This was... more or less... me on Wednesday: 

Yea, I was on a boat. A sailboat in fact, sailing on the open waters of New Bedford Harbor. Ok, those aren't really open waters, but the wind/surf was too rough and my uncle didn't want to take us three novices (me and my two cousins) out of the harbor. It was a really fun experience nevertheless and I would definitely go again if I get the opportunity. Oh, and we definitely were singing this song the whole ride. 

The dock where we got on our dingy to get to the boat.

The aproach to our boat, the Dream Catcher

Sailing is a lot of work. Fortunately, I got to sit and watch while others got it all set up. 

Once we got into the harbor we opened up the sail and shut off the engine. We sailed along for over an hour in the harbor on our own wind power. 

Finally it was time to call it quits and go back. We had to make lots of preparations to leave the boat as Hurricane Irene is set to hit on Sunday morning. I hope the little boat survives out there so I can go out there again someday!

Saturday, August 27, 2011

Spain Food Diary

Bread with meat and cheese (Tapas) and two glasses of Tinto de Verano

Ah, memories of our first real meal in Spain. This meal would shape the rest of our meals for the rest of the trip. Out at a little local joint in Fuenlebrada outside of Madrid, we learned the true definition of tapas (free sides that come with your drinks. Of course, nowadays many places will charge you for them), tinto de verano (wine with soda and lemon) and patatas braviolis (a combination of patatas bravas with a red sauce and patatas ali-oli with a creme sauce... a combination apparently only known to this one tiny joint in Fuenlabrada because despite our requests for it elsewhere no where even knew what we were talking about). 

Patatas Braviolis

Another dish that's hard to avoid in the Spanish summer is gazpacho. It seems most people have had gazpacho in America, but not the real Spanish version. It's a soup made of blended vegetables, served cold. Super refreshing on a hot day in Spain.


Coming from Korea and seeing a sight like this one above was like a dream come true. Every meat and cheese available, by the slice upon request. I couldn't help it, I bought a sandwich here for one euro and enjoyed every minute of it. 

I spotted this chocolataria and recognized it almost immediately as the place I had visited in 2003 on my last visit. We made a point to come back here after the performance of Carmen to get some Chocolate con Churros. In my opinion, there is no other way to eat churros than with "chocolate" which is actually a cup of liquid chocolate of the consistency that you might get by filling the cup 3/4 with Hershey's chocolate syrup 1/4 hot milk. I have no idea how they actually make the chocolate, but it's probably nothing like you've ever seen before and nothing resembling your typical Starbucks hot cocoa.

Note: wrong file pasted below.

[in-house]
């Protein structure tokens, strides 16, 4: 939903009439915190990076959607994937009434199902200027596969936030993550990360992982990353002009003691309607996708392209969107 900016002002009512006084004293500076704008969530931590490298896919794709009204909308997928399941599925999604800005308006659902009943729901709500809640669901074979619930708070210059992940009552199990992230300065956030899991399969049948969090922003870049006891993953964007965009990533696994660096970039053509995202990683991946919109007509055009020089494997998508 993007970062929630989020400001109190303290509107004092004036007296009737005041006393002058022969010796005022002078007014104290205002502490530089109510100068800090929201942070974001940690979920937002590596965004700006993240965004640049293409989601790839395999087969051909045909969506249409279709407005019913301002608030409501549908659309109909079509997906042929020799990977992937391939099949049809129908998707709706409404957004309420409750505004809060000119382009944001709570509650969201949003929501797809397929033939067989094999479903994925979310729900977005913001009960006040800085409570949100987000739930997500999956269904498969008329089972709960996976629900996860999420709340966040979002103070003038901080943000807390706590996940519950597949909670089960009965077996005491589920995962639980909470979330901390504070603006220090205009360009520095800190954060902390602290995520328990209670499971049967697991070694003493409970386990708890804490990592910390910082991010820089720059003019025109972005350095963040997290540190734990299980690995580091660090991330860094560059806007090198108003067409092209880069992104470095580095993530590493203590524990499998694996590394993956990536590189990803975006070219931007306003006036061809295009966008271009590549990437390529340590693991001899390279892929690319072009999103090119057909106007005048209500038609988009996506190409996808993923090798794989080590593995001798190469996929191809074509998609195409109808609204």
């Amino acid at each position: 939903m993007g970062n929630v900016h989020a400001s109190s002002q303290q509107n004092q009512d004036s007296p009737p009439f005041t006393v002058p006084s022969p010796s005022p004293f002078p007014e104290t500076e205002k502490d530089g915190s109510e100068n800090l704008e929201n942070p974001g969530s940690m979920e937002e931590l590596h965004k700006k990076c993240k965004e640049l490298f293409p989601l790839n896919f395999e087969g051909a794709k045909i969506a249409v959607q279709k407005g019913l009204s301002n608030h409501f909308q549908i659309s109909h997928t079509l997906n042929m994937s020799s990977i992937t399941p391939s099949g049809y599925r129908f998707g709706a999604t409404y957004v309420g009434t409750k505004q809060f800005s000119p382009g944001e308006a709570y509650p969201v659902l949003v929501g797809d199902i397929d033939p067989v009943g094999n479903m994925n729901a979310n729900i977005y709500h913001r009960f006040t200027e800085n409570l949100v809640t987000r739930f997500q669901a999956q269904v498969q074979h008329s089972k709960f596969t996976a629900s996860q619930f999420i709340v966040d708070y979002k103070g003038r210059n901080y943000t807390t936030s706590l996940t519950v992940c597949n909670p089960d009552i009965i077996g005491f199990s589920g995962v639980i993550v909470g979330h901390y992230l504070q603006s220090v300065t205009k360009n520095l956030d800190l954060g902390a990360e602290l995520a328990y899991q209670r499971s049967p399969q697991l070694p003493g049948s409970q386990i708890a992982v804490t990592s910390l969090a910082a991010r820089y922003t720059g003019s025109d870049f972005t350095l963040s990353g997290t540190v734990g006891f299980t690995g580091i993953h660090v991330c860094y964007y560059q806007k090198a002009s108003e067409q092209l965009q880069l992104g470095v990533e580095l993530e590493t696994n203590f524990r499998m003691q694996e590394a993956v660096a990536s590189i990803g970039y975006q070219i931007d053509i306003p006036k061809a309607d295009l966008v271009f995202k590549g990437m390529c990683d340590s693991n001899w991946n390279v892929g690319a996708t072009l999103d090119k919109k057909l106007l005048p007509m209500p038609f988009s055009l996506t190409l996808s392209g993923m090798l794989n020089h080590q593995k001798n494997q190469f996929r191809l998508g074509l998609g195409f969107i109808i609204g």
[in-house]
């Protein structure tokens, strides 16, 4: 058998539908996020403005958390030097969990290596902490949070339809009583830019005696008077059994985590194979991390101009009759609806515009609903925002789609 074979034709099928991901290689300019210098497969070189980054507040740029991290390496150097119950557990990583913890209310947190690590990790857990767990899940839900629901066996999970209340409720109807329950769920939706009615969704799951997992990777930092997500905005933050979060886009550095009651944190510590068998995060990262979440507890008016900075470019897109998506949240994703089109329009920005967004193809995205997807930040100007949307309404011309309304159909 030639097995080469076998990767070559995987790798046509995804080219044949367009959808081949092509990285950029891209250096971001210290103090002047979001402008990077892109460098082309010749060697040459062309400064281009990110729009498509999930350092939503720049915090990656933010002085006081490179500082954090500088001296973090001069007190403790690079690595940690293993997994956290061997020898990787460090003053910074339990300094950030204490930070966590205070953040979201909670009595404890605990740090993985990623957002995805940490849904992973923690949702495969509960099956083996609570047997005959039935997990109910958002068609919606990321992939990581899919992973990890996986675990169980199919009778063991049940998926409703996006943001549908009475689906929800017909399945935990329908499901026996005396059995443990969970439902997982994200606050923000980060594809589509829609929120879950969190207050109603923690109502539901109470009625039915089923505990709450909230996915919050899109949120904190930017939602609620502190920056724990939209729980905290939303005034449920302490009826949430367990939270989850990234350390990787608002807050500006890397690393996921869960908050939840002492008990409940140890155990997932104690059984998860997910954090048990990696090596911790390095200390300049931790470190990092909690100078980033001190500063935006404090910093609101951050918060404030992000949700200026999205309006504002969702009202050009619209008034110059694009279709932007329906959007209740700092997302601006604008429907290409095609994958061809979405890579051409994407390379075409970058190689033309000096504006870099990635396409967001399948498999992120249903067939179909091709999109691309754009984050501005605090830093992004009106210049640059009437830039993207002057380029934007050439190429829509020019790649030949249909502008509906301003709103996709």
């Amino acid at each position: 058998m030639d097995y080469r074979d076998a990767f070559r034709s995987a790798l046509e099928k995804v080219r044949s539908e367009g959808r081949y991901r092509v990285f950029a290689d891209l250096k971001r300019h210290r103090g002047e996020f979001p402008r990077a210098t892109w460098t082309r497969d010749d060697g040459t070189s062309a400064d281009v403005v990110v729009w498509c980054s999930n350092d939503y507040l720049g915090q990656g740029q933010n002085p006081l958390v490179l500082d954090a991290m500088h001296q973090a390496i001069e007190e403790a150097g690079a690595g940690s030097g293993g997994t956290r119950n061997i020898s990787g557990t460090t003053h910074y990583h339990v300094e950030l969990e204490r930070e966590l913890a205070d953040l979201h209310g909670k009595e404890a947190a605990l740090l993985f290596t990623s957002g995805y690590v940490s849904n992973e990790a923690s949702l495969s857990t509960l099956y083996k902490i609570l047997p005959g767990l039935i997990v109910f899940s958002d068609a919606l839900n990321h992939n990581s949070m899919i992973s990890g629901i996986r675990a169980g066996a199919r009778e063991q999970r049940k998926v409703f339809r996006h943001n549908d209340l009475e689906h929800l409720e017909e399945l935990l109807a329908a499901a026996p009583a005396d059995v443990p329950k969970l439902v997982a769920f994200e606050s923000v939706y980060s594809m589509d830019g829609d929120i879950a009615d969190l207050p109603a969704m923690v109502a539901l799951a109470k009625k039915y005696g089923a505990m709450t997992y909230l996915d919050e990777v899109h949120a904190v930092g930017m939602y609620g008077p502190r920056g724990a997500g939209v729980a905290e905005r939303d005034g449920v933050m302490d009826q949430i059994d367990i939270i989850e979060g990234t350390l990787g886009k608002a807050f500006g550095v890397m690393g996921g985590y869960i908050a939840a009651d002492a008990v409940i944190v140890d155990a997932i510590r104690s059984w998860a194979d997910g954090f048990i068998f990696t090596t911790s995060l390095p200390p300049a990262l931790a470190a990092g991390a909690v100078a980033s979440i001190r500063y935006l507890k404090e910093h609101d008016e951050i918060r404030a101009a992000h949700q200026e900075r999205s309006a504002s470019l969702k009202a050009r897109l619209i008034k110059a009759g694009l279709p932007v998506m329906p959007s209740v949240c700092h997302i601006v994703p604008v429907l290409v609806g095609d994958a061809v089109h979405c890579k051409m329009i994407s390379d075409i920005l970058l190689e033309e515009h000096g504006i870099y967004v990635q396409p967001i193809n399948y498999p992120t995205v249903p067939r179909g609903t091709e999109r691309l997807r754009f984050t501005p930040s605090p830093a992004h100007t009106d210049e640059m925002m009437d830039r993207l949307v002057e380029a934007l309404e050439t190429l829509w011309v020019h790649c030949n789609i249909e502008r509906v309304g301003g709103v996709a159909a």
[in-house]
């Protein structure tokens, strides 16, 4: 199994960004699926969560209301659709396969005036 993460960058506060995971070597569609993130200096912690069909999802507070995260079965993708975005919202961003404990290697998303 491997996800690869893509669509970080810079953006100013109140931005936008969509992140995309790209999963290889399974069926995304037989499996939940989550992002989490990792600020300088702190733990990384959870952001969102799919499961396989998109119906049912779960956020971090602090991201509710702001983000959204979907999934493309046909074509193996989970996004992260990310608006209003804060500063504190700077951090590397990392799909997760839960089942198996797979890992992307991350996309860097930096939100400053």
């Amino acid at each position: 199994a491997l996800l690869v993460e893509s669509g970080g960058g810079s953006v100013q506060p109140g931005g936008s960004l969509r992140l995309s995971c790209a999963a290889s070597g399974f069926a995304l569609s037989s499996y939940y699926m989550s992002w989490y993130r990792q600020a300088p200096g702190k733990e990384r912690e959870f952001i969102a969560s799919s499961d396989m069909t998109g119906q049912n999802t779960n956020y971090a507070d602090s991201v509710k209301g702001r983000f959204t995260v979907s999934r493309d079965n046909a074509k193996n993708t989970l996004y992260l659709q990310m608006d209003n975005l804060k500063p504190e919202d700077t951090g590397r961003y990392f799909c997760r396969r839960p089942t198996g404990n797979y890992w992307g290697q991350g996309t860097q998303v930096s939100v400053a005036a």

Can anyone tell me if this anomaly known as "Dunkin' Coffee" is owned by Dunkin' Donuts? It looks exactly the same... just ... not. 

 Hummus and Moroccan Tea

It's hard not to eat Arabic food while in Andalusia. It's everywhere in Granada and we also got some in Cordoba too. Here was my first introduction to Moroccan mint tea. I love it, but while the glasses are beautiful, they are not very helpful to the enjoyment of the tea as they are very hot and have no holders on the side like a western style tea cup. 

 Lamb and Veggies


 Tortilla Española

We were introduced to the Spanish tortilla at our next couchsurfer's house outside of Sevilla. No, it is nothing like a Mexican tortilla that you make your burritos with. The best way to explain this is a potato omelet, but it's really more like a pan fried potato and egg cake.. or something. But whatever it is, it is delicious and one of Spain's most famous dishes. 

Paella de Carne

Spain's other famous dish is the Paella, which is a pan fried rice with meat. Usually this comes with seafood, but we were lucky enough to find a meat variation because my friend doesn't eat seafood and as for me, it's really not my favorite (not to mention bad memories of a seafood paella back in 2003). 

 Huevas (roe)

Three more tapas, in various forms. Some big like meals, some small like sides. 

Chicken and the most delicious potatoes

 Croquettes- free tapas in Granada

We ate our last meal out in Spain with a couchsurfer and her friend. They took us to a fancy vegetarian restaurant with a waitress in a bad mood but an amazing chef. Honestly, I can't remember what this was, but I forced myself to eat the whole thing because it was so delicious and we couldn't take it with us since we were leaving early the next morning. 

And here, my readers, is my last meal in Spain. Yes a Happy Meal at the airport in Madrid. It was pretty much the most filling and healthy thing I could order with the 5 euros I had left. I was incredibly happy with this Happy Meal because I was able to choose carrots instead of fries (with Laughing Cow cheese to dip!), apple juice instead of soda and and a side of pineapple. :-) Are Happy Meals in America (or other countries) this healthy nowadays too, or is this just a Spanish thing? I know I never had these options growing up.